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- Aedes; Aedes aegypti; Aedes albopictus; dengue; transmission; virus
thesis / dissertation description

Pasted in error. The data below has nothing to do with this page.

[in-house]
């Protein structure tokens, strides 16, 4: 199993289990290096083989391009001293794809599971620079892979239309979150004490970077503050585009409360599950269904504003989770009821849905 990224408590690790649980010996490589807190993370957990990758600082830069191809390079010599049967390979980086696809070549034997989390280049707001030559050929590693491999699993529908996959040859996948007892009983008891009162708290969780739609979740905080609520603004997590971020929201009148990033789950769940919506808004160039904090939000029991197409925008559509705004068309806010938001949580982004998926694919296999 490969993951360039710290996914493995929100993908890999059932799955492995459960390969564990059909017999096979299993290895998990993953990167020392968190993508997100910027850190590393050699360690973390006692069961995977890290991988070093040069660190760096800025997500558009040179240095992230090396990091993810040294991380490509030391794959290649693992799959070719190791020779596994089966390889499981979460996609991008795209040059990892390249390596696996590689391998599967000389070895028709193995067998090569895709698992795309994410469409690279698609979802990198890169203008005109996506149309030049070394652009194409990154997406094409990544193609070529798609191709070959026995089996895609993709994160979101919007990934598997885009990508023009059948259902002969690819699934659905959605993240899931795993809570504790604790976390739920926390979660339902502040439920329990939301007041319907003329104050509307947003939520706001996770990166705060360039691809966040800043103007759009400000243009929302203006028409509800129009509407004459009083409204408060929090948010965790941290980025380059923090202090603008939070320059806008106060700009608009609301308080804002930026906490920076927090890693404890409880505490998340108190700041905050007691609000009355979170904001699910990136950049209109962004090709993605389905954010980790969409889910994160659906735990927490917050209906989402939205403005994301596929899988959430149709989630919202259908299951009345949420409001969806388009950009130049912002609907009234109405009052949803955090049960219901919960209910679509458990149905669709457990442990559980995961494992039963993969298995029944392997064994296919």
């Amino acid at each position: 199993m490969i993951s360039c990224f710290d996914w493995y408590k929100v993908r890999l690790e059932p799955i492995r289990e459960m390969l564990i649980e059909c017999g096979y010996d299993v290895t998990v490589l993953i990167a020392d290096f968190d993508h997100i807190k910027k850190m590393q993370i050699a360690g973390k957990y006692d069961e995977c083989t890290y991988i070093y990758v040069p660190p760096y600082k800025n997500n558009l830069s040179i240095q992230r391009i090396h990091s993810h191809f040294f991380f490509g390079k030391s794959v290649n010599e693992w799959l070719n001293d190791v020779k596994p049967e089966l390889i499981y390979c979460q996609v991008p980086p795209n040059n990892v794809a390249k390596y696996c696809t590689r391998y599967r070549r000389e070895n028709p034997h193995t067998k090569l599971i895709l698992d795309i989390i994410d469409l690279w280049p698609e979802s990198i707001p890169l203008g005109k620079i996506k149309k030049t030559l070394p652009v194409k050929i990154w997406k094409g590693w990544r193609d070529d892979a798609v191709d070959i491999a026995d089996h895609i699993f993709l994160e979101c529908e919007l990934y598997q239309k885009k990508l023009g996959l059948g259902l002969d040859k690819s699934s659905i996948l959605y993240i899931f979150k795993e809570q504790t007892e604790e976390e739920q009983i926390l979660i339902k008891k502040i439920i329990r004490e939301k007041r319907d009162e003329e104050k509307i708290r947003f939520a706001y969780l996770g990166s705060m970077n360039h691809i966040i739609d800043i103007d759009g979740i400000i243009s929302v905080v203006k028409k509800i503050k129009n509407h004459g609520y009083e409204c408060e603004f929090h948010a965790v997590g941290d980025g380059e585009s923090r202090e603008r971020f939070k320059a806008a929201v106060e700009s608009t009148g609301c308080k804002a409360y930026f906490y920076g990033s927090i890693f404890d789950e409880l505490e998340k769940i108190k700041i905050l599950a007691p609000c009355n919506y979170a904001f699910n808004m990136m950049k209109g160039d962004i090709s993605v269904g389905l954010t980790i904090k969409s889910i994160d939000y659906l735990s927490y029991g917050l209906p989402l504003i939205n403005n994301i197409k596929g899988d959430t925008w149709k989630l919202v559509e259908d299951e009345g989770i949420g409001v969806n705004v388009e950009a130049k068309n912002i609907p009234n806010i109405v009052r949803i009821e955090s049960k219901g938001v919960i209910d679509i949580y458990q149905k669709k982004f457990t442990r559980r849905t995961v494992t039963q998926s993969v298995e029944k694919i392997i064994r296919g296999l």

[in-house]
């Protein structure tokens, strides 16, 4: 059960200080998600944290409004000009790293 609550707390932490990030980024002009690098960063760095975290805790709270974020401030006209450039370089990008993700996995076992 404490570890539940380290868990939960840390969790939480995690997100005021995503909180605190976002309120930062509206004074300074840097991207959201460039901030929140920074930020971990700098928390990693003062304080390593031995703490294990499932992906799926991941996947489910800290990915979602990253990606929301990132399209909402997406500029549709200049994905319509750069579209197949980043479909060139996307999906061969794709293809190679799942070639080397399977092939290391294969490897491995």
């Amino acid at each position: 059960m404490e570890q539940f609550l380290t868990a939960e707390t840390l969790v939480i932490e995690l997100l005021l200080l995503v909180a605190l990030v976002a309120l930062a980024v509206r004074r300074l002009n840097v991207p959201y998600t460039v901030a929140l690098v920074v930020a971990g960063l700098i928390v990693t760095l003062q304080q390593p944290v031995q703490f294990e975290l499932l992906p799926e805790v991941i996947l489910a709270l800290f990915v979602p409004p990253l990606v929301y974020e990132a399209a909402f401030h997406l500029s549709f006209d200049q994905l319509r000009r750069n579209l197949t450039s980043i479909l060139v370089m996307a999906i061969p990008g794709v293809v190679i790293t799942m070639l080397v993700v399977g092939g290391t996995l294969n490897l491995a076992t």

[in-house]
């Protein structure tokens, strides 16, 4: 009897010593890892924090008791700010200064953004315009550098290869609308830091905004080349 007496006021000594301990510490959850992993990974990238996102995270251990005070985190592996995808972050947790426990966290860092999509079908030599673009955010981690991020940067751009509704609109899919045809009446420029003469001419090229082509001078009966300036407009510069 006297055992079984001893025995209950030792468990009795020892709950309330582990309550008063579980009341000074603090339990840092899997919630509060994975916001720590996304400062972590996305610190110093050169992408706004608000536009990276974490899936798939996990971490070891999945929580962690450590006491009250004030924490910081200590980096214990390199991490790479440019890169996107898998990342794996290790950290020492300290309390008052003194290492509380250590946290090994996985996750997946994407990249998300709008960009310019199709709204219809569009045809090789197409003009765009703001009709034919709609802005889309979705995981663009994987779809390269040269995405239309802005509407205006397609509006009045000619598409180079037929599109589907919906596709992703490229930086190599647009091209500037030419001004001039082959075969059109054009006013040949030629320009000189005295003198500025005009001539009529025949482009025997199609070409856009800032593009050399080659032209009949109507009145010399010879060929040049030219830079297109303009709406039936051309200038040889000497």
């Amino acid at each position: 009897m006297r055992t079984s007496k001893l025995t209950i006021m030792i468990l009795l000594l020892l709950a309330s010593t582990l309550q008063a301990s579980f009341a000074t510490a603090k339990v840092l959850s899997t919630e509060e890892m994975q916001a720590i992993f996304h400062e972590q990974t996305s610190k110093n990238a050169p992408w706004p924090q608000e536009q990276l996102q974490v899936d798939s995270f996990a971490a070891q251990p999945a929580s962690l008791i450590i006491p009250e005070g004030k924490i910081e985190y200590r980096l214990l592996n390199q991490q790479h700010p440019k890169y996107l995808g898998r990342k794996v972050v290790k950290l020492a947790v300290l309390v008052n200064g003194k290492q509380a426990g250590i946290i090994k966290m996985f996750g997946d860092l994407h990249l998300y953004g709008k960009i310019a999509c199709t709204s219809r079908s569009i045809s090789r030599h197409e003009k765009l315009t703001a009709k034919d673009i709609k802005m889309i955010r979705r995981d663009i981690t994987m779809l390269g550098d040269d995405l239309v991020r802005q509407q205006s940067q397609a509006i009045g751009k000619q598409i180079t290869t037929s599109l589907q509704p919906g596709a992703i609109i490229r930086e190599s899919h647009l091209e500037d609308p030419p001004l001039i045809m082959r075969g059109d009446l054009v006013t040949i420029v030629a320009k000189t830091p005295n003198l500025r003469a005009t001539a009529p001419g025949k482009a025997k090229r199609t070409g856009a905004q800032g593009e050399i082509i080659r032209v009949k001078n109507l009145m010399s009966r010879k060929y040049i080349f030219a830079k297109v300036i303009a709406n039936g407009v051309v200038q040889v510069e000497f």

Dengue is arguably the most important arboviral disease of humans, having increased dramatically in geographic range and prevalence over the last 25 years. Dengue virus has two main vectors, Aedes aegypti and Aedes albopictus. For decades both vectors have also been increasing their geographic range on regional and global scales. This study took place in Singapore, where dengue fever is a major public health threat despite a successful vector control program. Similar to other hyperendemic countries, local dengue transmission dynamics in Singapore are not well understood: where dengue transmission is occurring, the relative contribution of the two dengue vectors, and the ability to correlate traditional vector surveillance methods to transmission risk remains controversial. In collaboration with the Program of Infectious Diseases at Duke-NUS Graduate Medical School, Singapore Ministry of Health, Singapore National Environmental Agency, and Ang Mo Kio Town Council an adult Aedes female fixed position vector surveillance program was established that detailed temporal and spatial Ae. aegypti and Ae. albopictus distribution and abundance in Ang Mo Kio, Central Singapore. This surveillance method yielded similar results to standard surveillance techniques over a range of habitats and time points. Furthermore, sensitivity of the adult surveillance method presented here is uniquely increased by placing traps on the second floor of Housing Development Board (HDB), government subsidized multistory residential buildings, as opposed to ground level; average Ae. aegypti catch rate of the ground floor was 0.09 and average Ae. aegypti catch rate of the second floor was 0.42. Starting on the second floor a very strong inverse relationship between Ae. aegypti catch rate and floor height (Pearson linear correlation r=-0.91, t=-4.47, df=4, p=0.01) was also identified. In addition, intensive entomological investigations, in focal areas with varying levels of Aedes abundance, identified by the fixed position surveillance system, uncovered details about mosquito ecology and "hotspots" at a local scale that can improve our understanding of dengue transmission dynamics. Dengue transmission is believed to primarily occur in residential units but host seeking Ae. aegypti and Ae. albopcitus were collected at similar frequencies in congregation areas on the ground floors of, HDBs and at greater abundance than inside residential units. Improving knowledge on the focal nature of dengue transmission is critical to designing more targeted and cost-effective surveillance and control strategies in the future, both in Singapore and urban areas elsewhere.